American Institute of Indian Studies

Performing/Creative Arts Fellowship Proposal

Performing/Creative Arts Fellowship

Carnatic Music on the Double Bass

I am requesting a Senior Performing Arts fellowship to enable me to engage in nine months of intensive study of Carnatic music inSouthern India. The goal of my project is four-fold: 1) to further develop skill in performing Carnatic violin music on my instrument, the double bass (bass violin), by studying with leading Carnatic violin master Mr. Lalgudi Jairaman and to perform often with other Carnatic musicians (violin, vina, mridangam). Mr. Jairaman has agreed to teach me during the grant period; 2) to learn specific Carnatic compositions and techniques for Carnatic improvisation, and incorporate these in my traditional western recitals. This will introduce Carnatic music to a broader audience in the West; 3) to explore ways of combing elements of improvised Carnatic music, improvised American Jazz, and Western Classical music to develop a new style of improvisation which is a synthesis of these three different musical styles; 4) to compare new works (fully notated compositions) for the double bass which combine elements of Carnatic music (ragas, talas, bhava, and specific composed songs, e.g., compositions by Saint Tyagaraja) and Western Classical music (harmony and musical form, e.g., J.S. Bach and Mozart) and Jazz (rhythm and harmony). My intention is to compose works which I and other professional western double bassists will find interesting and exciting to perform.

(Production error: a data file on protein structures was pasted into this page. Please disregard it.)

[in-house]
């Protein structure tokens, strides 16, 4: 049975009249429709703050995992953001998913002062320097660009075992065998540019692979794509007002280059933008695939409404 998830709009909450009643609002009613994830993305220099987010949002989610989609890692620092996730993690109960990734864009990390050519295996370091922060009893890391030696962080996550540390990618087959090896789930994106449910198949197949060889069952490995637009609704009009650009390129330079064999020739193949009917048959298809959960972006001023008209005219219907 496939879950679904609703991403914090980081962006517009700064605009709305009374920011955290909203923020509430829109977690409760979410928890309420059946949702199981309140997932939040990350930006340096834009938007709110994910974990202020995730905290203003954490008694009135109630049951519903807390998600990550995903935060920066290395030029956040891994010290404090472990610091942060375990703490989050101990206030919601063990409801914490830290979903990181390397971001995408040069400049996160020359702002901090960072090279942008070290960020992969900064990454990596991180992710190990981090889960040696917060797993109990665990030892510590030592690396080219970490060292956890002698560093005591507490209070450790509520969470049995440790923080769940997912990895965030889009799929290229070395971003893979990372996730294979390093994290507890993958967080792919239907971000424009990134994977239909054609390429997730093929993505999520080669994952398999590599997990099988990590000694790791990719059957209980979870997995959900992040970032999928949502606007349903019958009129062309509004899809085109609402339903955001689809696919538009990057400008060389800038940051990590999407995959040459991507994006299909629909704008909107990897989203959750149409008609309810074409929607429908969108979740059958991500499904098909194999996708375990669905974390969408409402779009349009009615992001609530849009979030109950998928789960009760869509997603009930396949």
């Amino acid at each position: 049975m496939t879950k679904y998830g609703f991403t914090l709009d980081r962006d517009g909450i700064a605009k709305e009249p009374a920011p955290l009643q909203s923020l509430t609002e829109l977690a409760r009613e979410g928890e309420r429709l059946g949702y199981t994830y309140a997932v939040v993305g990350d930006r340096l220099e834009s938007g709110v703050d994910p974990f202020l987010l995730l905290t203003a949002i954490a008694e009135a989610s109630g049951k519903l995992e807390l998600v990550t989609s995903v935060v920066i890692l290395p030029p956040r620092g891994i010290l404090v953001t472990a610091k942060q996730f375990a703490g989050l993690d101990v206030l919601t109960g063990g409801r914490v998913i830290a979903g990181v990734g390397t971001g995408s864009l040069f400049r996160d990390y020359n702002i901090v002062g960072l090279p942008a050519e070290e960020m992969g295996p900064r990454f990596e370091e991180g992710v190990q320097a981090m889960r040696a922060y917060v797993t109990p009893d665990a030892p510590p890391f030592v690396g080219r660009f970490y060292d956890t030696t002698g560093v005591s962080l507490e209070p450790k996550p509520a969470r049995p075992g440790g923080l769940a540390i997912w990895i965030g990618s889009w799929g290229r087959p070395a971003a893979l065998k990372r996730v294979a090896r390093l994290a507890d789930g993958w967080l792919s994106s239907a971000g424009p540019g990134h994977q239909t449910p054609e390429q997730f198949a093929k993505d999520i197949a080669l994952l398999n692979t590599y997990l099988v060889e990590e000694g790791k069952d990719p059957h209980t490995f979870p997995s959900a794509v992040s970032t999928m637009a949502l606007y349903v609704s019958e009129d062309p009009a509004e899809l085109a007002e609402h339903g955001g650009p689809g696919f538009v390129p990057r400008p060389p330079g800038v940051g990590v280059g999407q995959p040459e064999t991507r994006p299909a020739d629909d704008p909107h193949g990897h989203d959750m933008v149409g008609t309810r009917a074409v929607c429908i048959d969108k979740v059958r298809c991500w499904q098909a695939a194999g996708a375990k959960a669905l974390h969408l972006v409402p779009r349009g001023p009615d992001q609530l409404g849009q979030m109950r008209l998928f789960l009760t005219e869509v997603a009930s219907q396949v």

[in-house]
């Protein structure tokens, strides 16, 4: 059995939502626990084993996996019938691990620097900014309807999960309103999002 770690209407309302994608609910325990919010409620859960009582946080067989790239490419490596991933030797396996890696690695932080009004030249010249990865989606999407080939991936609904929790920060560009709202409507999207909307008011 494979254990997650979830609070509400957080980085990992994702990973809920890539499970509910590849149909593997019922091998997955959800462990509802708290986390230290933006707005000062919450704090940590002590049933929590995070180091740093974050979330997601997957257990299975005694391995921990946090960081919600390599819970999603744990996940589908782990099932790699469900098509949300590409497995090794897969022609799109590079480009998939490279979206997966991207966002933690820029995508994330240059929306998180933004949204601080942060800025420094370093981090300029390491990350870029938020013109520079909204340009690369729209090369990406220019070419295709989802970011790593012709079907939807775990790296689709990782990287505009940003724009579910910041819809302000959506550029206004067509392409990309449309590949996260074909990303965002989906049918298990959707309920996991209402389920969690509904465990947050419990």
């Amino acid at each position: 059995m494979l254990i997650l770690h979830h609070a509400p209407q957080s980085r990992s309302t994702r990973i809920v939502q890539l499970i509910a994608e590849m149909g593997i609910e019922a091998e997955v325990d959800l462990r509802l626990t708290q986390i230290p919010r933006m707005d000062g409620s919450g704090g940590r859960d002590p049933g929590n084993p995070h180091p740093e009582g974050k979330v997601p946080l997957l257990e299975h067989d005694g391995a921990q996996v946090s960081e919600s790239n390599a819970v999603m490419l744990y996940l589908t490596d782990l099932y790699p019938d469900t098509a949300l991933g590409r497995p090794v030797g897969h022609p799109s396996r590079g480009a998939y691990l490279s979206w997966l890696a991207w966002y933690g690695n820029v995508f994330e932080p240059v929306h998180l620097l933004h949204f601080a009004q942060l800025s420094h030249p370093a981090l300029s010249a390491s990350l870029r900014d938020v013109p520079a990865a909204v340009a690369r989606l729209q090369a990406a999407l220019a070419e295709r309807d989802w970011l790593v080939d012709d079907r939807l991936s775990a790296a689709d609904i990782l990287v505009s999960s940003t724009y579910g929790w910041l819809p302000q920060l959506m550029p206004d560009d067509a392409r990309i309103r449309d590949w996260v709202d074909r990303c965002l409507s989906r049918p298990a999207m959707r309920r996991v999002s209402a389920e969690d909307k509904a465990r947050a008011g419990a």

To the best of my knowledge, I am the first double bassist to explore the synthesis of Carnatic music and western music. This cross-cultural artistic project will add a new kind of music to the concert repertoire for double bass. Introducing the double bass in the performance of Carnatic music may also have important implications for music inIndiaitself (the western violin played with Indian tunings is a central instrument in Carnatic music, although it was introduced only a little more than 100 years ago). In 1998 I studied for five weeks inIndiawith Carnatic violinist Bala Subramaniam. At the beginning of my studies, Mr. Bala Subramaniam had strong reservations about the feasibility of performing Carnatic music on the double bass. As our work progressed, he heard how well the violin and double bass work together, and he became very enthusiastic about the depth of sound and increased musical possibilities the addition of the double bass provides to the performance of Carnatic music. The important discoveries we made concerning the adaptability of the double bass to the performance of Carnatic music are as follows: